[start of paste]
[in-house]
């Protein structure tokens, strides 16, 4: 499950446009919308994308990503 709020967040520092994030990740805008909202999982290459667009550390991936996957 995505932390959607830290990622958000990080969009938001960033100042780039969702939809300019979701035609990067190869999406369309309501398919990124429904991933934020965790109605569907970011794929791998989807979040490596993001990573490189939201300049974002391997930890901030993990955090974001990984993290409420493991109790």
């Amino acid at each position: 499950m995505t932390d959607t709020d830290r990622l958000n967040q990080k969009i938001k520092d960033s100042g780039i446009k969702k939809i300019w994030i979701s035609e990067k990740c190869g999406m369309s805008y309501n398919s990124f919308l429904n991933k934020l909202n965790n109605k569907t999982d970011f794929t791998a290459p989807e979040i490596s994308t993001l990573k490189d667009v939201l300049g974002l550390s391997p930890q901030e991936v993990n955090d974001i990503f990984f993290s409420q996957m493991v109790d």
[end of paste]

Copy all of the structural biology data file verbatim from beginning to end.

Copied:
[in-house]
């Protein structure tokens, strides 16, 4: 499950446009919308994308990503 709020967040520092994030990740805008909202999982290459667009550390991936996957 995505932390959607830290990622958000990080969009938001960033100042780039969702939809300019979701035609990067190869999406369309309501398919990124429904991933934020965790109605569907970011794929791998989807979040490596993001990573490189939201300049974002391997930890901030993990955090974001990984993290409420493991109790």
């Amino acid at each position: 499950m995505t932390d959607t709020d830290r990622l958000n967040q990080k969009i938001k520092d960033s100042g780039i446009k969702k939809i300019w994030i979701s035609e990067k990740c190869g999406m369309s805008y309501n398919s990124f919308l429904n991933k934020l909202n965790n109605k569907t999982d970011f794929t791998a290459p989807e979040i490596s994308t993001l990573k490189d667009v939201l300049g974002l550390s391997p930890q901030e991936v993990n955090d974001i990503f990984f993290s409420q996957m493991v109790d």